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In any crime the victim should receive the first consideration, in my opinion. With that in mind, the first thing to say about this case and this situation is that I am glad that Payton Leutner survived, and I hope she receives all the psychological help she needs in order to live a happy and productive life.

The two girls who committed the crime, Morgan Geyser and Anissa Weier, are being called the “Slender Man Girls” because they planned to kill their friend, Payton Leutner, for months in order to please the modern day boogey man, Slender Man.

Yesterday a judge ruled that the Geyser and Weier would be tried as adults. The girls were twelve years old when they stabbed their friend nineteen times and left her to die. I know that is gruesome, but the fact remains that after a year in lock up, they are only thirteen right now.

The worst part of this for me is that a doctor has said the Geyser has schizophrenia and she has gone untreated while in custody.  According to the doctor who diagnosed her, her delusions are getting worse. She still believes in Slender Man, and she believes she is friends with characters from Harry Potter.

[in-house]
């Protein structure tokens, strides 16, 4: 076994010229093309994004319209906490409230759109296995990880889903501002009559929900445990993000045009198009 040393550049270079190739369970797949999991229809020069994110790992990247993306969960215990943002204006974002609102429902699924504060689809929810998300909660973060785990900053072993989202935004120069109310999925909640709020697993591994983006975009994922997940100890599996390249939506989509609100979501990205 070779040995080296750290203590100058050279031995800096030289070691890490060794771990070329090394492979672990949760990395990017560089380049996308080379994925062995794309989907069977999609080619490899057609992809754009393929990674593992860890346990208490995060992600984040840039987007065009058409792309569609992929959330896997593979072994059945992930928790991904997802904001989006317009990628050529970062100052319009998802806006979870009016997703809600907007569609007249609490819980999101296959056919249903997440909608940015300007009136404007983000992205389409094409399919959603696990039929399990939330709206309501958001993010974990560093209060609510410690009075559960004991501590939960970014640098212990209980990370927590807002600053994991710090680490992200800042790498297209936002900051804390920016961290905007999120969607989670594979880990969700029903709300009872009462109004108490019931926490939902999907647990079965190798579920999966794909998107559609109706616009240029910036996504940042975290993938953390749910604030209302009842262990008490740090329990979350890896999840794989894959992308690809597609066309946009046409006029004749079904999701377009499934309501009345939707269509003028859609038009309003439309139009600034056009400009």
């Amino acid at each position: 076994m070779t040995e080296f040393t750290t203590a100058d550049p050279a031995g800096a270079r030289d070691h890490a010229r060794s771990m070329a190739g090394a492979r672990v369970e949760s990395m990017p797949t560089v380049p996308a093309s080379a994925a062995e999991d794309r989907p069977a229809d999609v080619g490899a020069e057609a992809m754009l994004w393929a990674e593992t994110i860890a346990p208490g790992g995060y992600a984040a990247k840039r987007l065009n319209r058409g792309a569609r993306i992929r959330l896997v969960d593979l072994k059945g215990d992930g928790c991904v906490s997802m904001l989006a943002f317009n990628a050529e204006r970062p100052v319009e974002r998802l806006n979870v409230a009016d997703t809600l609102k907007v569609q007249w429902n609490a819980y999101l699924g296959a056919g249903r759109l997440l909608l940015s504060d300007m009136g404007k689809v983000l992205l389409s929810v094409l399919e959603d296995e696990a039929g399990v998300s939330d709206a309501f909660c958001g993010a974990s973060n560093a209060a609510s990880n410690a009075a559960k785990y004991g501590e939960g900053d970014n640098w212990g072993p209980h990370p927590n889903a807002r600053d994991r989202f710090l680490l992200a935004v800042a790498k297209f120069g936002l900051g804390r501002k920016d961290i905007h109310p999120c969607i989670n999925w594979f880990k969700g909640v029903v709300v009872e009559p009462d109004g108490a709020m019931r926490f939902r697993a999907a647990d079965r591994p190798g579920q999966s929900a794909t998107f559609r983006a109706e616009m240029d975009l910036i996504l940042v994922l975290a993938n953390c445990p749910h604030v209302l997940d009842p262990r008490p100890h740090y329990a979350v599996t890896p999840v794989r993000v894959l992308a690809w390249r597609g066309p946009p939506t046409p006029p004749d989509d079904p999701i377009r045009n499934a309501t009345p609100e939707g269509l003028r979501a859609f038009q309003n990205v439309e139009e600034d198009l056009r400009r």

All the studies suggest that early treatment of schizophrenia is important for successful treatment and for recovery rate. A person should be treated as soon as possible after their first episode of psychosis.

Not only is there a possibility that a mentally ill girl will be tried as an adult, she has been denied treatment for a year while she is in custody which could mean that once she does receive treatment, she will never fully recover, or may not respond well to meds.

I believe it is cruel and unusual punishment to deny treatment to someone who is delusional and has been diagnosed with schizophrenia.  I also believe her life has been completely changed and damaged by the crime she committed already and to keep her from treatment and possibly condemn her to a life of delusions, fantasies, and other symptoms of schizophrenia by delaying her treatment is outrageous. It is barbaric.  She is thirteen.  I don’t know about you, but I didn’t understand all the consequences of my behavior at thirteen.

I care about the victim first and foremost, but we have two other children to think about, and one of them has untreated schizophrenia.

Is this rehabilitation? Is this justice? Is this ethical? Is it humane?

You decide.